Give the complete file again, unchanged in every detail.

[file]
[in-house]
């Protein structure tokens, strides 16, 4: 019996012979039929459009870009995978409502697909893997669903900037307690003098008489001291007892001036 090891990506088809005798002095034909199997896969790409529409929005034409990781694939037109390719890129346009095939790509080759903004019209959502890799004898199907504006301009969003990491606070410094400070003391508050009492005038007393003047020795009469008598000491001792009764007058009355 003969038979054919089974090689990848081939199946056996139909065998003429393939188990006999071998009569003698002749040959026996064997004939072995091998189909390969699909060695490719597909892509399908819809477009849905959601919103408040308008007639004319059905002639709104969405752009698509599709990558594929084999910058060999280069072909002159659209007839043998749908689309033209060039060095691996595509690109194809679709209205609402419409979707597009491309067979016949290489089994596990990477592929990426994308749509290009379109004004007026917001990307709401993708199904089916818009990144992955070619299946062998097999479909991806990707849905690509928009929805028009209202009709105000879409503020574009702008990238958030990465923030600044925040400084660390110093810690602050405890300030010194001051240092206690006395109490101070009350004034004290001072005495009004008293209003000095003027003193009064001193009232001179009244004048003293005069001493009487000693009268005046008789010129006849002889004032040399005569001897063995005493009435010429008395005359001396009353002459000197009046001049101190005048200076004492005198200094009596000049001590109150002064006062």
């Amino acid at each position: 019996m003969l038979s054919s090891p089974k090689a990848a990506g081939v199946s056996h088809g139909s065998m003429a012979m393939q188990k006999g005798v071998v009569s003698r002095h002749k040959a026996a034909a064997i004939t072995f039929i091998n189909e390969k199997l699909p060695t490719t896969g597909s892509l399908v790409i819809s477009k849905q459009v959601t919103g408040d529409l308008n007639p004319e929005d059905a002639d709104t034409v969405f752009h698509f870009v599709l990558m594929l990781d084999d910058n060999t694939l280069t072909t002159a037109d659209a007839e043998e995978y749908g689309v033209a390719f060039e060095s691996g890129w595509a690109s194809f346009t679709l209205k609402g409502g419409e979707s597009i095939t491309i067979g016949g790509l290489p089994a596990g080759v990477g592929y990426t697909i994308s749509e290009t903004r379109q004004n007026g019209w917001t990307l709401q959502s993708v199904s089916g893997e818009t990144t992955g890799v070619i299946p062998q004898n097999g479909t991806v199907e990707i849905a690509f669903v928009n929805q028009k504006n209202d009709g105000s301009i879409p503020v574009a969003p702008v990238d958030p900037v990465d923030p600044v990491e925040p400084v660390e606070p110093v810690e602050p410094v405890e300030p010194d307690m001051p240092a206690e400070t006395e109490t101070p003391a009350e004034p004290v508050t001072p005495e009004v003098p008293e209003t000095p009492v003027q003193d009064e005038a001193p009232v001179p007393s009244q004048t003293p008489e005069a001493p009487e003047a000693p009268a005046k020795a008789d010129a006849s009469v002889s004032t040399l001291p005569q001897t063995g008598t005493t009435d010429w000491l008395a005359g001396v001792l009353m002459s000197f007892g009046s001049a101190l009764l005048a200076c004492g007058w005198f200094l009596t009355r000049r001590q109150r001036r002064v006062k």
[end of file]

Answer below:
[in-house]
């Protein structure tokens, strides 16, 4: 019996012979039929459009870009995978409502697909893997669903900037307690003098008489001291007892001036 090891990506088809005798002095034909199997896969790409529409929005034409990781694939037109390719890129346009095939790509080759903004019209959502890799004898199907504006301009969003990491606070410094400070003391508050009492005038007393003047020795009469008598000491001792009764007058009355 003969038979054919089974090689990848081939199946056996139909065998003429393939188990006999071998009569003698002749040959026996064997004939072995091998189909390969699909060695490719597909892509399908819809477009849905959601919103408040308008007639004319059905002639709104969405752009698509599709990558594929084999910058060999280069072909002159659209007839043998749908689309033209060039060095691996595509690109194809679709209205609402419409979707597009491309067979016949290489089994596990990477592929990426994308749509290009379109004004007026917001990307709401993708199904089916818009990144992955070619299946062998097999479909991806990707849905690509928009929805028009209202009709105000879409503020574009702008990238958030990465923030600044925040400084660390110093810690602050405890300030010194001051240092206690006395109490101070009350004034004290001072005495009004008293209003000095003027003193009064001193009232001179009244004048003293005069001493009487000693009268005046008789010129006849002889004032040399005569001897063995005493009435010429008395005359001396009353002459000197009046001049101190005048200076004492005198200094009596000049001590109150002064006062």
């Amino acid at each position: 019996m003969l038979s054919s090891p089974k090689a990848a990506g081939v199946s056996h088809g139909s065998m003429a012979m393939q188990k006999g005798v071998v009569s003698r002095h002749k040959a026996a034909a064997i004939t072995f039929i091998n189909e390969k199997l699909p060695t490719t896969g597909s892509l399908v790409i819809s477009k849905q459009v959601t919103g408040d529409l308008n007639p004319e929005d059905a002639d709104t034409v969405f752009h698509f870009v599709l990558m594929l990781d084999d910058n060999t694939l280069t072909t002159a037109d659209a007839e043998e995978y749908g689309v033209a390719f060039e060095s691996g890129w595509a690109s194809f346009t679709l209205k609402g409502g419409e979707s597009i095939t491309i067979g016949g790509l290489p089994a596990g080759v990477g592929y990426t697909i994308s749509e290009t903004r379109q004004n007026g019209w917001t990307l709401q959502s993708v199904s089916g893997e818009t990144t992955g890799v070619i299946p062998q004898n097999g479909t991806v199907e990707i849905a690509f669903v928009n929805q028009k504006n209202d009709g105000s301009i879409p503020v574009a969003p702008v990238d958030p900037v990465d923030p600044v990491e925040p400084v660390e606070p110093v810690e602050p410094v405890e300030p010194d307690m001051p240092a206690e400070t006395e109490t101070p003391a009350e004034p004290v508050t001072p005495e009004v003098p008293e209003t000095p009492v003027q003193d009064e005038a001193p009232v001179p007393s009244q004048t003293p008489e005069a001493p009487e003047a000693p009268a005046k020795a008789d010129a006849s009469v002889s004032t040399l001291p005569q001897t063995g008598t005493t009435d010429w000491l008395a005359g001396v001792l009353m002459s000197f007892g009046s001049a101190l009764l005048a200076c004492g007058w005198f200094l009596t009355r000049r001590q109150r001036r002064v006062k």